Last week, in honor of this blog's 2nd birthday/anniversary, I opened up a little Q&A. It wasn't quite as well received as I'd hoped, but I did get a few good questions... Today is my attempt at answering the first one. Enjoy!
Well, as a general response, I like teaching literature (as opposed to writing and grammar - which is sad, because so much of standardized testing etc. leans heavily in that direction). Specifically, I think my favorite unit to teach is Romeo & Juliet in ninth grade. I've never been a huge Shakespeare fan (terrible, I know), but I love that for most students this is their first exposure to his writing and I get the opportunity to make it seem less intimidating and more fun for them! Some of the activities we do with R&J are: a masquerade ball to read/perform Act 1, Scene 5 where Romeo & Juliet meet, a modern paraphrase assignment of the balcony scene, a "perfect match" interview between students and their parents (usually for extra credit), and competition wedding-vow writing. I also provide a summary before each act written in today's language and do lots of journaling to help students connect with the work even though it feels so old and outdated. Usually, my students agree that this is one of their favorite units all year!
YES, I'm happy to share lesson plans... I really think swapping creative ideas (that work!) is what teaching is all about. Email me if you are interested in this one, or something else. :)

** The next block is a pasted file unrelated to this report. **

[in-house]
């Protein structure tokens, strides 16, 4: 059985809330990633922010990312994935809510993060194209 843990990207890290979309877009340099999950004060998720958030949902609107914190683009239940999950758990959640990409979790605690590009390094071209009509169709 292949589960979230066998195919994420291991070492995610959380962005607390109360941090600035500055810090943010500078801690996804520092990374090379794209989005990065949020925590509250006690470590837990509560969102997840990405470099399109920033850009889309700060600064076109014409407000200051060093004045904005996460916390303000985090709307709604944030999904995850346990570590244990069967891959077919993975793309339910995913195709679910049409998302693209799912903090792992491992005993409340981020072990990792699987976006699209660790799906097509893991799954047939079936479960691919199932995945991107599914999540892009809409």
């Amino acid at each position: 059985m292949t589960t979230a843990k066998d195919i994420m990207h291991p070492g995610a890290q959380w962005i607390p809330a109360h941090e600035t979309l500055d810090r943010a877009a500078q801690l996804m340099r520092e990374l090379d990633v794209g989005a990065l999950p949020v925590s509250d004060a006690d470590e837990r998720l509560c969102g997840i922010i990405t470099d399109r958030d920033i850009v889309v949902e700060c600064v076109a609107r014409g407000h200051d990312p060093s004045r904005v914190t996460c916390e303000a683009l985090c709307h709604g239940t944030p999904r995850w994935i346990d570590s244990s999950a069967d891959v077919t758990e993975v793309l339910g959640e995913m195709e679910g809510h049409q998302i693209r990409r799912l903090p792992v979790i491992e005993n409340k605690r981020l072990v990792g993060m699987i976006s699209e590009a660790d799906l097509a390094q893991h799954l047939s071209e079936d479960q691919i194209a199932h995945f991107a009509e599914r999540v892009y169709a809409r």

I wish I had more freedom in the literature I teach. While my school is very supportive, I have to work with what we have class-sets of, so I often miss out on popular "modern" young adult fiction etc. I really feel like my main goal as an English teacher is to make students readers.. So, I'd love to be able to work with books like The Hunger Games etc., that are already really popular with teenagers, in addition to classic literature --- I really think you have to have an appreciation for reading itself before you can fully enjoy most of the classics.
Revolutionary ideas.... I believe learning should be fun, students should feel respected, assignments should be meaningful, and teachers should LOVE what they are doing. I don't know if any of those are revolutionary, but they pretty much sum up my philosophy of teaching.
For other reflections on teaching, ideas, etc. look here. :)
Thanks Crys for reminding me what I love about my job today (besides summer vacation)!